Because of Pocono’s unique triangle shape, the key to getting around the track used to be driving it like a road course. That meant shifting in the turns in order to keep the rpm and torque up on the engine of the race car. But in recent years, NASCAR instituted new rules for the rear-end ratio in an effort to keep the engines from failing. With those rules, shifting was not required once the race cars were up to speed. The result was more fuel-mileage contests.
For some of the newer drivers, shifting on big track like Pocono was something different. But according to Gordon, it’s not a difficult technique. In fact, look for some of these drivers to try shifting when the series heads to the Indianapolis Motor Speedway for the Brickyard 400 at the end of July.
With the change to the race cars since the last time drivers shifted into gear running laps around this track, the nature of when to shift has changed.
“What they were doing the last time we were here was difficult,” Gordon said of Pocono. “And the guys that were doing it, I still shake my head at it because it was a huge jump from fourth to third and it got your attention. I tried it, and I said, ‘No, thank you.’ There is no way I’m doing this for 500 miles. But some guys did. And I think that now that we have the proper gearing, it should be fairly straightforward and simple. So I don’t think there is any advantage.”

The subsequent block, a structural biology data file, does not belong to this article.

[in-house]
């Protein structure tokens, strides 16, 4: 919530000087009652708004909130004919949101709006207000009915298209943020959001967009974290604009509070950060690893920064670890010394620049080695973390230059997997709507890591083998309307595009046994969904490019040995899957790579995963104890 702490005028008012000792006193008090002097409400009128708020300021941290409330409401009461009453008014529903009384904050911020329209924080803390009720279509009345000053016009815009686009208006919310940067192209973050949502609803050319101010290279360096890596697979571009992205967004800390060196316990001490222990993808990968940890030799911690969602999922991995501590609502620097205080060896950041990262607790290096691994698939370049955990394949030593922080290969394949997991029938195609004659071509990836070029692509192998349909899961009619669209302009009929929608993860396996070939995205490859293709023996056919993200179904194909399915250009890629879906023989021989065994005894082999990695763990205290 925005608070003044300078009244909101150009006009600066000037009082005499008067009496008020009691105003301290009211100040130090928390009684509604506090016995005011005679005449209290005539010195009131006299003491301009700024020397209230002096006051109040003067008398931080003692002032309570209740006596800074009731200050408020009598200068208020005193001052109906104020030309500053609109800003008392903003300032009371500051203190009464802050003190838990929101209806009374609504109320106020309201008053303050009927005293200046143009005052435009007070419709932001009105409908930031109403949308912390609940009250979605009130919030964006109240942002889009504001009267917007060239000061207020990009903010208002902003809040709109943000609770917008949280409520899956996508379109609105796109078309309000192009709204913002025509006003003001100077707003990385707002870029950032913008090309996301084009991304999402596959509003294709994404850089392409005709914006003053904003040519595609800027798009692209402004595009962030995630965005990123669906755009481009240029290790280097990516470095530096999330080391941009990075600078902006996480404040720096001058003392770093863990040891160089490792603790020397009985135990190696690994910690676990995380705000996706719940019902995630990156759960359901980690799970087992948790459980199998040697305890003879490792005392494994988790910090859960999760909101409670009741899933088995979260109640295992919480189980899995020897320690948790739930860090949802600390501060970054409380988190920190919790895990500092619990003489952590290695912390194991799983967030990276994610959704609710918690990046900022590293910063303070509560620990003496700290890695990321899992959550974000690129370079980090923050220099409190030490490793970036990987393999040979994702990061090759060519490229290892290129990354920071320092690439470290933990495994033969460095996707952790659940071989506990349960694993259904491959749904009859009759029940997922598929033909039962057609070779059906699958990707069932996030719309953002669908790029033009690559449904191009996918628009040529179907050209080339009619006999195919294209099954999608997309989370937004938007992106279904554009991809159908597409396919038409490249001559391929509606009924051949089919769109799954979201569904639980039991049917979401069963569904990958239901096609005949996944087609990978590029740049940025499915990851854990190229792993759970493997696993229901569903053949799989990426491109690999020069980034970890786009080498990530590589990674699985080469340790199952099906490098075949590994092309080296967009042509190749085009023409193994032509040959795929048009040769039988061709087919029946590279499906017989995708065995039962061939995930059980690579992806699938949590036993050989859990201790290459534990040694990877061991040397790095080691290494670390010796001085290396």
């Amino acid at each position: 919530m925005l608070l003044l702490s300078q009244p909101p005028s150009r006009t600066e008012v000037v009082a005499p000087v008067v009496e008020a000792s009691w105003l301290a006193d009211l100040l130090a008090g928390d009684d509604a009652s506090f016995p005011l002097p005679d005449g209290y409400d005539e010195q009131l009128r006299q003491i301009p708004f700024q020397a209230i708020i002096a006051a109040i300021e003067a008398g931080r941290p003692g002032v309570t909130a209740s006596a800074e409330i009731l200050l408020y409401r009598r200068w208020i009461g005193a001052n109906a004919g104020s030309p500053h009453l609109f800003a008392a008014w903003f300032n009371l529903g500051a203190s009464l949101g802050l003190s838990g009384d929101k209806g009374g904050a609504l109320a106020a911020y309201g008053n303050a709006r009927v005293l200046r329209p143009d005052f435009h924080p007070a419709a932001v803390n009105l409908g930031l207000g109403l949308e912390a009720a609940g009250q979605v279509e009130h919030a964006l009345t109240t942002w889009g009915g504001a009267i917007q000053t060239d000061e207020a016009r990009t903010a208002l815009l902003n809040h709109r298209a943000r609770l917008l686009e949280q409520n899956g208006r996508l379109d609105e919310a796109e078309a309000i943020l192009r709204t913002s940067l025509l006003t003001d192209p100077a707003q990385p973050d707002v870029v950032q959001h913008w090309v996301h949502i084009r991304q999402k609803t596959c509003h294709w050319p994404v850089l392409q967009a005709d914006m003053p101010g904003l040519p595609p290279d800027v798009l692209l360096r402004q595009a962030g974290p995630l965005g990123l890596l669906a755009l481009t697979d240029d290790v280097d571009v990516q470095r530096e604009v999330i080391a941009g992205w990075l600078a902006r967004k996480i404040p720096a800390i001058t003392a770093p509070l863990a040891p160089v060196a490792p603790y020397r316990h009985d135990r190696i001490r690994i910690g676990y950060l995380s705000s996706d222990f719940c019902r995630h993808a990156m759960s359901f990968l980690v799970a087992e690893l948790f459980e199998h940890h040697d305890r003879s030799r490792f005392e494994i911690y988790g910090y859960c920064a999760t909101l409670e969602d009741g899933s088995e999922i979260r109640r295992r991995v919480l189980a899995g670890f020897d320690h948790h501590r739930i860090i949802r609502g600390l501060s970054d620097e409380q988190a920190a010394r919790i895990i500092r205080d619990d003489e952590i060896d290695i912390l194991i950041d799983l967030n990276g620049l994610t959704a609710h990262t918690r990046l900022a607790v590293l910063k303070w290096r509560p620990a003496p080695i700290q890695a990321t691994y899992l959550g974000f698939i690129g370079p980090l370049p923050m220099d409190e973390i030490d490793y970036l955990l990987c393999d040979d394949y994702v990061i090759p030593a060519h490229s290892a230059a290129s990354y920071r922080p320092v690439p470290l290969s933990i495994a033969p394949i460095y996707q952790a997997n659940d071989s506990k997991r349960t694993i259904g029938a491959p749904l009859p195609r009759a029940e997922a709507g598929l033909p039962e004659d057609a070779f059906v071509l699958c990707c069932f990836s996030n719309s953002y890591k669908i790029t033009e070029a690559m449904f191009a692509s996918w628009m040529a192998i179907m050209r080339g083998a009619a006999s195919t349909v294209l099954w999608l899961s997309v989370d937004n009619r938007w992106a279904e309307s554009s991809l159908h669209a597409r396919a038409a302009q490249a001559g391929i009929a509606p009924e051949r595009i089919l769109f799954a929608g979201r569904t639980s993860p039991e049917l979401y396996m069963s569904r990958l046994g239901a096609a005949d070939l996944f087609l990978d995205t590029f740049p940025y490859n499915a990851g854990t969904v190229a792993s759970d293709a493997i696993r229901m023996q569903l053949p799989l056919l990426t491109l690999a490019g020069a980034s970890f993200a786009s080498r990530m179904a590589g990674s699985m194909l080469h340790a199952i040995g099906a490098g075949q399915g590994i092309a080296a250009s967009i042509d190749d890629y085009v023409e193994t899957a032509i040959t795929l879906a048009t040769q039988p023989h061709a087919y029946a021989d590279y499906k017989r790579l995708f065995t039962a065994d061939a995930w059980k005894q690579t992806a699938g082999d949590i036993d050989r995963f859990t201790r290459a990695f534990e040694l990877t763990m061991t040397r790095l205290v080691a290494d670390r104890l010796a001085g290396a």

NASCAR changed the rear-end ratio rules this year, and shifting was back in vogue at Pocono for the first time since 2007. Ironically, that is the last time Gordon scored more than one victory in a season.
“I’m glad it’s back,” Gordon said. “To me, I wasn’t a fan of when they (NASCAR) took it away. I feel like I have an opportunity to grab that third gear to get a little bit better launch up off the corner. I think it challenges you in a way as a driver and the team, to work on the car to be able to do that. And so I think that just kind of adds another set of skills in there that I think are important, especially here at Pocono, as well as more opportunity to pass. I think it gives you more opportunity there. And I think that’s important because we’ve seen how track position is so important and getting your car to be able to turn down underneath somebody and then grab that gear to be able to try to make a pass I think is important.